In Immigration, Writing

At no other point in my lifetime have I been as aware of the need for frank discussions about serious issues. Of course we’ve always had problems. But never before has hate seemed to be in ascendancy, or have dark forces been as emboldened as they are now. We’ve had other troubling phases in our history, and we’ve overcome them. We’ll overcome this one as well. But it will take honesty. It will take self-reflection. And it will take books.

I first understood the horrors of the Holocaust by getting to know Anne Frank as intimately as I knew my best friends. I first understood poverty and struggle by spending time with Francie Nolan and A Tree Grows in Brooklyn. Although we were separated by almost a century and were from different places, reading Francie’s story was like dipping into my own and finding the great relief of common ground. And it’s not only in our early reading that we learn about our world. I’ve walked a mile in the shoes of a child soldier, a minimum-wage worker, the child of irresponsible vagabonds and a seeker traveling the world… all from the comfort of my living room. (You may remember the 2013 New School study showing that reading develops empathy).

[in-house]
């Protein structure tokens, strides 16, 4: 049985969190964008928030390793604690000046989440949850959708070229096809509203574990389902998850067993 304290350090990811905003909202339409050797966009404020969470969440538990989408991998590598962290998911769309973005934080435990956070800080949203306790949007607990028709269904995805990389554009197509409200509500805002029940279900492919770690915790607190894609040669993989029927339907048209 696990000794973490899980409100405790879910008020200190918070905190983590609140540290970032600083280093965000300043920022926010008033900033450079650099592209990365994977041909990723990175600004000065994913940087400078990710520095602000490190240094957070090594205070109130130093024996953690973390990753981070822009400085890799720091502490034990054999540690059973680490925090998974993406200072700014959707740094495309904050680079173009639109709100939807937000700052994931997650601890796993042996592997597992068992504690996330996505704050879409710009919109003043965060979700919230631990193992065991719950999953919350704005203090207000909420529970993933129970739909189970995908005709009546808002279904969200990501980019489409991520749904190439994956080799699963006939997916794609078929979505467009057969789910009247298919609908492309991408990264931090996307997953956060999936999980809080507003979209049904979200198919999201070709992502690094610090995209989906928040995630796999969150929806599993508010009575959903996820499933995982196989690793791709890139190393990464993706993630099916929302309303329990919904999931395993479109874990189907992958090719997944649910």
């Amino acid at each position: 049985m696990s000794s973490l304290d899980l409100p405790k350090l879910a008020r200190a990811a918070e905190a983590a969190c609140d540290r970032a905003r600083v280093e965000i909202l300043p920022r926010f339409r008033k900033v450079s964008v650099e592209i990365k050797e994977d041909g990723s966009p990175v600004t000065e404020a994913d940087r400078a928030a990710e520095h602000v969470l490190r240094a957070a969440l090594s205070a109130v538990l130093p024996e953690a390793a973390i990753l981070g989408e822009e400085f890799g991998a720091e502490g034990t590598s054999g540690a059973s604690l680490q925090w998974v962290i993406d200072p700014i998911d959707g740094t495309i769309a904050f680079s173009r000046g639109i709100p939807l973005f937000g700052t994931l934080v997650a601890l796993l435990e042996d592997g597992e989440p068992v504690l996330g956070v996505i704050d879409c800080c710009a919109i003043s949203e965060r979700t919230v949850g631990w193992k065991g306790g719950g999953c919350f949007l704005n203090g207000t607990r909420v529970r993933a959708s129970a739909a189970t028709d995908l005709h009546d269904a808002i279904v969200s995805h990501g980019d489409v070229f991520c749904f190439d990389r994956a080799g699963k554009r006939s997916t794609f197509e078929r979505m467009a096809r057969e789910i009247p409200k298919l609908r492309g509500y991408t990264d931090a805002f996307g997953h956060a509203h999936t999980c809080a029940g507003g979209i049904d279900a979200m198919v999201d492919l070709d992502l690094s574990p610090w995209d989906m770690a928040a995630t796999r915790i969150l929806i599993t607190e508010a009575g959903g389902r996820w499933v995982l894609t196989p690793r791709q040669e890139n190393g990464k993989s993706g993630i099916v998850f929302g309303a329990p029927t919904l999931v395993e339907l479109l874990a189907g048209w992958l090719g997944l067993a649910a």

It’s for these reasons that it always gratifies me when someone flags SECRET SIDE as a way of gaining insight into one undocumented immigrant’s experience. A recent Book Riot list did just that. I link to it here out of gratitude, first, but also to draw your attention to a few other social justice-themed books you may want to discover. Because in a world as pained as ours is, every step in understanding someone else is a step in the right direction.

Click here to see the full list.

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